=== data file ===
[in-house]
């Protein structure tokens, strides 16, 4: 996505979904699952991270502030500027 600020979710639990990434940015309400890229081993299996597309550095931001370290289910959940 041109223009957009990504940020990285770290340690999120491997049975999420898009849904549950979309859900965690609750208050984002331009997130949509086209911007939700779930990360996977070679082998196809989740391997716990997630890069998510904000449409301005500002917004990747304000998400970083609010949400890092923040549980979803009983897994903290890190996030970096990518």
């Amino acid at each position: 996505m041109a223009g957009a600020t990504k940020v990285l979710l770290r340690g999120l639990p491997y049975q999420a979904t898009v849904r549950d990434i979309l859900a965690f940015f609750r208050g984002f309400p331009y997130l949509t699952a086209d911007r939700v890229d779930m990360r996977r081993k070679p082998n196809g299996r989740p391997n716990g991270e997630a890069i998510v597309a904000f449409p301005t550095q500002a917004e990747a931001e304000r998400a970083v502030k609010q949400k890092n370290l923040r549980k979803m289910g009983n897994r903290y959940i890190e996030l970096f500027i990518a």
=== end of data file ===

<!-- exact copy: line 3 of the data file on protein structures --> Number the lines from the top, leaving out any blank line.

């Amino acid at each position: 996505m041109a223009g957009a600020t990504k940020v990285l979710l770290r340690g999120l639990p491997y049975q999420a979904t898009v849904r549950d990434i979309l859900a965690f940015f609750r208050g984002f309400p331009y997130l949509t699952a086209d911007r939700v890229d779930m990360r996977r081993k070679p082998n196809g299996r989740p391997n716990g991270e997630a890069i998510v597309a904000f449409p301005t550095q500002a917004e990747a931001e304000r998400a970083v502030k609010q949400k890092n370290l923040r549980k979803m289910g009983n897994r903290y959940i890190e996030l970096f500027i990518a």